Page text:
When It Comes to Car Loans, Shorter Is Often Better
A longer-term loan can make even the most expensive car look affordable.
By stretching out the loan over many years, your monthly payment is likely lower, but you could end up paying a lot more in interest. Still, many people find such loans attractive.
The average new car loan is now 67 months, according to Edmunds—the second-highest average term on record. Almost 25% of vehicle loans made in the second quarter of 2014 were for 73 to 84 months, according to Experian.
That's well above the standard three- to four-year loan that used to be typical for new car purchases. Here are some of the problems with taking out a longer car loan:
- The longer the term of the loan, the worse your interest is likely to be. Shorter-term loans generally qualify shoppers for a better rate;
- There's a greater chance you'll end up underwater. Without a substantial down payment, if you total the car or need to sell it, you could end up receiving less than you owe on the loan; and
- You're stuck with the car even if you don't want it anymore. If you want to buy a different vehicle, you likely won't be able to trade in your car because of the difference between what you owe and what the dealer is willing to pay for it.
If you need a longer car loan just so you can afford to buy the car, that's probably a good sign that you can't afford the car in the first place. Strive to keep the length of your car loan shorter to save money, and visit Brokaw Credit Union for preapproval on a loan before you even begin shopping.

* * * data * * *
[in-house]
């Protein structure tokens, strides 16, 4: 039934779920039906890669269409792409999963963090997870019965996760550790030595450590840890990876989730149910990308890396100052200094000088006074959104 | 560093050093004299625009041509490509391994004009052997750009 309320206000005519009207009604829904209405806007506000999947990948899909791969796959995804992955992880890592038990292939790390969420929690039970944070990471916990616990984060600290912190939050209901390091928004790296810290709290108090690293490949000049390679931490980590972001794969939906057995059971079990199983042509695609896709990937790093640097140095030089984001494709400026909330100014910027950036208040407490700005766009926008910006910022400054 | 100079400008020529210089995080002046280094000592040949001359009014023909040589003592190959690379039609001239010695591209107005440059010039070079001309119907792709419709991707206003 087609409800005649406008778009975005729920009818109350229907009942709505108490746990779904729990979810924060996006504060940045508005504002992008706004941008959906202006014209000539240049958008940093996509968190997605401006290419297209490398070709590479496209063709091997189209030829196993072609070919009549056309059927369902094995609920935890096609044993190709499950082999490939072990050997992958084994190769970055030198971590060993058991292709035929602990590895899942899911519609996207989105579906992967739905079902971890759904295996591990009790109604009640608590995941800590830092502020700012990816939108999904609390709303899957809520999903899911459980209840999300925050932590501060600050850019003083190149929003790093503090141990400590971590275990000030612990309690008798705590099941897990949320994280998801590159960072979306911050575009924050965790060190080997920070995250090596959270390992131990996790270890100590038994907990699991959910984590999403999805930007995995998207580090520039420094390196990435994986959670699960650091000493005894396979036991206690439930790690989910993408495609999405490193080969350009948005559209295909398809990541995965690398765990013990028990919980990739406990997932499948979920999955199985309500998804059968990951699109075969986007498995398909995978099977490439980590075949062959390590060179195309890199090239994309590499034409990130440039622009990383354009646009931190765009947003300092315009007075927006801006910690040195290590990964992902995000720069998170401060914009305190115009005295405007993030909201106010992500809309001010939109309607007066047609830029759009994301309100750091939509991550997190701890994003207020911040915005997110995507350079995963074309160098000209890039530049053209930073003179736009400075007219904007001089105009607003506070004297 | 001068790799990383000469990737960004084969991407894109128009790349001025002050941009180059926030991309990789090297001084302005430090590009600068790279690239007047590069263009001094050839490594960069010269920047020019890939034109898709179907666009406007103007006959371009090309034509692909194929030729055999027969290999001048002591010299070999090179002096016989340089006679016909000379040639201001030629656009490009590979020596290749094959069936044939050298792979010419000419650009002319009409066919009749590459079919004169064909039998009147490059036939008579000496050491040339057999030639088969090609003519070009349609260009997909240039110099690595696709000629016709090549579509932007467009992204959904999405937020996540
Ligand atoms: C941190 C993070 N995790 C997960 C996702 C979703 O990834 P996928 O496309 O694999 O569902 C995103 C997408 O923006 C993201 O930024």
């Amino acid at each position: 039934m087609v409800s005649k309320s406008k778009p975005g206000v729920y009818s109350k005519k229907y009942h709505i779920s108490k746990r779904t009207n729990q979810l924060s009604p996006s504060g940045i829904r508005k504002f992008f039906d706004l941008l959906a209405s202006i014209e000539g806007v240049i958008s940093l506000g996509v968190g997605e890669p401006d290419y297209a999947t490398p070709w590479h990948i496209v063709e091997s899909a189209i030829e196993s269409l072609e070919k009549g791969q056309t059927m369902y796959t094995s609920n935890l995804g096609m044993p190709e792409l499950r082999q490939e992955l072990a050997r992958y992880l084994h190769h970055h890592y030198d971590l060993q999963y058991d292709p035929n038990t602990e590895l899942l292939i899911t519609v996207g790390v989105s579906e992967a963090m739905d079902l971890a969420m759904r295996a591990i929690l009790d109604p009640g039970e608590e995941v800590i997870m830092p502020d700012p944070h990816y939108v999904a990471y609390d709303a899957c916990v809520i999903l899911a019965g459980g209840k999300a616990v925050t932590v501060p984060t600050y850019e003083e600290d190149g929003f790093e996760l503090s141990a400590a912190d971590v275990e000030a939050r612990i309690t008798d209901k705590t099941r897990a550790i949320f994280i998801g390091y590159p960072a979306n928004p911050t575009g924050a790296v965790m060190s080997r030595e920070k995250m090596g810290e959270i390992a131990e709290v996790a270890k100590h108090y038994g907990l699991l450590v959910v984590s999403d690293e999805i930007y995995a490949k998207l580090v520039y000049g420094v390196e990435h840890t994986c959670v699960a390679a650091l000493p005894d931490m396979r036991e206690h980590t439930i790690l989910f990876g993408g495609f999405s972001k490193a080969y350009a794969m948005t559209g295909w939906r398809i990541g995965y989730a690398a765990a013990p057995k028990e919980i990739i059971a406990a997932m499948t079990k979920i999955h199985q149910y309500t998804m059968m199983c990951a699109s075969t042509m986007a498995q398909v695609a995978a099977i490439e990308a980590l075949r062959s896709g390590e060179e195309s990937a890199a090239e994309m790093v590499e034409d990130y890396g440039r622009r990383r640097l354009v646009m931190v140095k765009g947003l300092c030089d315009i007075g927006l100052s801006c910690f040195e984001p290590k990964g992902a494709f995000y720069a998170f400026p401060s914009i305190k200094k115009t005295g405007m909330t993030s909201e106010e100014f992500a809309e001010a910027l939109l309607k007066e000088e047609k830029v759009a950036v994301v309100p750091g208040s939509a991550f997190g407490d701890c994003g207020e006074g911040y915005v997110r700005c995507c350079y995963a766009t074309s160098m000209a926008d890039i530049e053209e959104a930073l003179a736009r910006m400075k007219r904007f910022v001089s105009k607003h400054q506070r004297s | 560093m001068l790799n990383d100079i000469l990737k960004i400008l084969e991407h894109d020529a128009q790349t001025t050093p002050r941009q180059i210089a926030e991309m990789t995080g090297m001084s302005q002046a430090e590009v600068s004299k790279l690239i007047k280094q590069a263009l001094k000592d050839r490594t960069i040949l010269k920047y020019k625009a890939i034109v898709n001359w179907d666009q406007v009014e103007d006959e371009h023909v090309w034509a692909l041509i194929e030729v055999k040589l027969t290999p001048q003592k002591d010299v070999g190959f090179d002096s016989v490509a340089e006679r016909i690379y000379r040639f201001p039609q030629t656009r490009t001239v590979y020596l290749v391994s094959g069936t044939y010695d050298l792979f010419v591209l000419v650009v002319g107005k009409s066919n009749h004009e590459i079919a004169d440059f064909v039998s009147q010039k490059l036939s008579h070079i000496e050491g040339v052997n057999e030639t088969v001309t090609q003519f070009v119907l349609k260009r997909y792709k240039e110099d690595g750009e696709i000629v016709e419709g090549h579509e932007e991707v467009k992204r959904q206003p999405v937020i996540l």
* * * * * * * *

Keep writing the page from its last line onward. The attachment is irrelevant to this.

That way you know exactly how much you can afford, and you can avoid taking out a loan that's going to be a financial burden long after the new car smell has evaporated.
If you have an auto loan from another financial institution, BCU can help you refinance to a shorter term and still help you stay with an affordable payment.
What’s Your Credit Score? What Does It Mean?
The credit industry is keeping score. Every time you apply for a credit card, a mortgage, or even insurance, your application is judged in part by your credit score. That number is used by lenders to objectively measure your creditworthiness. The higher the score, the more likely you are perceived to repay credit.
Factors that affect your credit score include payment history, amount of debt you carry, length of credit history, whether you frequently apply for new credit, and your credit mix (credit cards, retail cards, mortgage, personal loans).
The best advice is to pay all bills on time and only charge as much as you can afford to pay in full when the bill is due on credit cards and other revolving accounts.
Consumers Union advises consumers not to purchase a credit score because it's often not the same as what many lenders use. You can order your credit report, on the other hand, for free. Visit annualcreditreport.com to order one free credit report a year from each of the three credit reporting bureaus--Experian, Equifax, and TransUnion. At BCU, we can discuss your credit score in relation to your overall credit picture.
300 Everest Ave
PO Box 151
Brokaw, WI 54417
M, T, Th 9:00-4:00
Closed Wed and Sat
M, T, Th 8:30-4:30
Closed Wed and Sat
2006 Schofield Ave
PO Box 199
Weston, WI 54476
8:30 am to 4:30 pm
8:30 am to 5:30 pm
7:30 am to 5:00 pm
Tues, Wed, Thurs
8:30 am to 5:00 pm
7:30 am to 5:30 pm
9:00 am to 12:00 noon